I suppose everybody is different, but for me it was the food. The food was very basic, mainly potatoes, pasta and rice. No deviation. Very little meat, fruit and vegetables. We would also eat pretty much the same food every day, it was hard to adjust to, especially when being so physically active.
Nepal ranges from 60 meters above seal level to Mount Everest which is over 8 800 meters, and all the food has to be carried in, and there is limited access to meat, fruit etc.
The average meal would consist of either pasta or rice, with a small amount of vegetables in a sauce. I think if we had not been so physically active I would have handled the diet better, but found it really did not help with my energy levels etc.
Was altitude a problem?
The altitude was manageable, as the elevation speed not so fast. We started at 2 400 meters and climbed to 5 600 meters in 13 days. Your heart rate does go faster and you get less oxygen, so can feel a little breathless at times but it was not bad. I for some reason struggled with it more at night, and really struggled to sleep.
Altitude sickness generally affects people from an elevation of around 2400 meters above sea level, but because we were trekking relatively slowly it was not that much of a problem.
What are the people and the culture like?
Nepal is a very poor country, with simple hardworking people. The people live in basic houses made of stone and mud bricks. Many of the houses contain only two rooms, a sleeping room and a room for cooking.
The people living in Himalayas of Nepal must be some of the most hardworking in the world. Women carry around around 50 kgs with ease and men around 70 kgs. The biggest load I saw being carried around was 130 kgs.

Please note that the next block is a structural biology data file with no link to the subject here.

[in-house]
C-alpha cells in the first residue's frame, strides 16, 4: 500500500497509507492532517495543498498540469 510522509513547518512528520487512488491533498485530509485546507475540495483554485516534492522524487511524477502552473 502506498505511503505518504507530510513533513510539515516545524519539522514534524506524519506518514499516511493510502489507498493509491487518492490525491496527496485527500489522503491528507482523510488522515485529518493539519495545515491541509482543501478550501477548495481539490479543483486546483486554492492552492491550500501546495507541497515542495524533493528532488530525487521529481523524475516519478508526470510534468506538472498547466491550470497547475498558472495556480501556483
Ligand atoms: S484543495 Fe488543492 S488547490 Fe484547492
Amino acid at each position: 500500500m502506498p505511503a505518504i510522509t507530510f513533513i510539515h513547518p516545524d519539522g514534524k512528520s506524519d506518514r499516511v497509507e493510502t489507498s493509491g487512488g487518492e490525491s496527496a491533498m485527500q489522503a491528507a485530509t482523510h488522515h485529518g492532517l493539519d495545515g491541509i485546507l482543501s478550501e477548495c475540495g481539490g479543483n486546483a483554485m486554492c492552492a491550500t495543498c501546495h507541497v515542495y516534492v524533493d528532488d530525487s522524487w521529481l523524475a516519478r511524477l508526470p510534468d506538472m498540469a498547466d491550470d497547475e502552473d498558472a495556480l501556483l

They are very religious and many are either Hindu or Buddhist’s. There are numerous temples, some of which you see on the trek which were amazing. The temples are steeped in tradition, history and beautifully decorated.
Religion very important to the people of Nepal. Living in the mountains in what can be a very dangerous environment, religion plays a very important role in their day to day lives.
Do you need to be super fit to manage a trek like this?
We were in a group of 7 people, and everyone was in shape. However you do you not have to be super fit, but do need to be relatively strong and fit. There were however, one or two passes that were more difficult to manage, mainly because of the weather.
It is not necessary to have to know a specific technique or to be skilled in climbing or have mountaineering skills, in order to do the Everest Base Camp trek, but you do need to be relatively fit.
It is important to remember that the terrain is rocky and snowy, so you need to be able to manage the conditions which does require a certain amount of physical strength and fitness.
If you are fit enough to walk between 5 – 7 hours a day and relatively agile you should be just fine.
What did you miss most from home? And would you do it again?
For sure I would do it again, it was an amazing never to be forgotten experience, but having mastered a 5 600 meter trek, I would probably rather do a 8 000 meter peak, maybe next time the Cho Oyu.
To be honest I loved the trip, and missed very little from home, except my family and a glass of cold beer!